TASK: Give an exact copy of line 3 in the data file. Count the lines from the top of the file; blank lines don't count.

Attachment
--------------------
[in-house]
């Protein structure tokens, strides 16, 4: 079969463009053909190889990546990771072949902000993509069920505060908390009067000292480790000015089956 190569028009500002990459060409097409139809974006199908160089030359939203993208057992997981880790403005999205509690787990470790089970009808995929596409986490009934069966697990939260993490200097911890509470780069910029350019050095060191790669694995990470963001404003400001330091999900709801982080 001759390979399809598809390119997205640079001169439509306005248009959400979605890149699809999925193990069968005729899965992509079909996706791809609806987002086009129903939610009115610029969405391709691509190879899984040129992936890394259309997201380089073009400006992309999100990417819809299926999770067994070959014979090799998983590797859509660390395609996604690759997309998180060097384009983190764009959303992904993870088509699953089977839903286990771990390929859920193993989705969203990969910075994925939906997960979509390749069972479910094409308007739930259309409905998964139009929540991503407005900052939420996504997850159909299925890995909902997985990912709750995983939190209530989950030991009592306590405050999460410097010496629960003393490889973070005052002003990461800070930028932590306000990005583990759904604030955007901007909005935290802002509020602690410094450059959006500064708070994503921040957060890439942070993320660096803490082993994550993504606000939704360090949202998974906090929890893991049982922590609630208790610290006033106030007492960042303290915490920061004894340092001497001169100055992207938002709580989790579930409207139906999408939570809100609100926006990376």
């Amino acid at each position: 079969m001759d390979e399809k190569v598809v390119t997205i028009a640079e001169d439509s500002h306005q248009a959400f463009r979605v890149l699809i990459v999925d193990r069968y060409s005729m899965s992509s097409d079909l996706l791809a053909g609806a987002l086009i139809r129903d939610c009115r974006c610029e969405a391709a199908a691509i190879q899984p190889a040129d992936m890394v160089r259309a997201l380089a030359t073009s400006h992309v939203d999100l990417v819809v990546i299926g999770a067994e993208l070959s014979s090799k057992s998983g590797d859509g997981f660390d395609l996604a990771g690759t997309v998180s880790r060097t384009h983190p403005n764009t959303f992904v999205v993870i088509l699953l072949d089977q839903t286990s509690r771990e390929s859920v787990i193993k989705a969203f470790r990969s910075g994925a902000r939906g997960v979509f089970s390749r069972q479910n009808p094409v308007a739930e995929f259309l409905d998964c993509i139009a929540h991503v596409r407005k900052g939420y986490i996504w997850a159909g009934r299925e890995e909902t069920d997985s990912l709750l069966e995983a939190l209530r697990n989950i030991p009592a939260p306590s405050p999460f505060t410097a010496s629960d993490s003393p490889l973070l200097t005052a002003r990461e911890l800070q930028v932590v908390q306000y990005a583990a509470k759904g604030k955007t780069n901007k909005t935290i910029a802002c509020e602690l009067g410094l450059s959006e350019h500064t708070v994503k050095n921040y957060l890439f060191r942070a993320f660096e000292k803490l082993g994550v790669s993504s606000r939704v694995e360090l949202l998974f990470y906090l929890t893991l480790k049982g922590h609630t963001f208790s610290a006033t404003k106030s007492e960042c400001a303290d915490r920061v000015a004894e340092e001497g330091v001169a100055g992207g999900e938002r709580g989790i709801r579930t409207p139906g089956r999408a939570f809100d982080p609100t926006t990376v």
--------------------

């Amino acid at each position: 079969m001759d390979e399809k190569v598809v390119t997205i028009a640079e001169d439509s500002h306005q248009a959400f463009r979605v890149l699809i990459v999925d193990r069968y060409s005729m899965s992509s097409d079909l996706l791809a053909g609806a987002l086009i139809r129903d939610c009115r974006c610029e969405a391709a199908a691509i190879q899984p190889a040129d992936m890394v160089r259309a997201l380089a030359t073009s400006h992309v939203d999100l990417v819809v990546i299926g999770a067994e993208l070959s014979s090799k057992s998983g590797d859509g997981f660390d395609l996604a990771g690759t997309v998180s880790r060097t384009h983190p403005n764009t959303f992904v999205v993870i088509l699953l072949d089977q839903t286990s509690r771990e390929s859920v787990i193993k989705a969203f470790r990969s910075g994925a902000r939906g997960v979509f089970s390749r069972q479910n009808p094409v308007a739930e995929f259309l409905d998964c993509i139009a929540h991503v596409r407005k900052g939420y986490i996504w997850a159909g009934r299925e890995e909902t069920d997985s990912l709750l069966e995983a939190l209530r697990n989950i030991p009592a939260p306590s405050p999460f505060t410097a010496s629960d993490s003393p490889l973070l200097t005052a002003r990461e911890l800070q930028v932590v908390q306000y990005a583990a509470k759904g604030k955007t780069n901007k909005t935290i910029a802002c509020e602690l009067g410094l450059s959006e350019h500064t708070v994503k050095n921040y957060l890439f060191r942070a993320f660096e000292k803490l082993g994550v790669s993504s606000r939704v694995e360090l949202l998974f990470y906090l929890t893991l480790k049982g922590h609630t963001f208790s610290a006033t404003k106030s007492e960042c400001a303290d915490r920061v000015a004894e340092e001497g330091v001169a100055g992207g999900e938002r709580g989790i709801r579930t409207p139906g089956r999408a939570f809100d982080p609100t926006t990376v």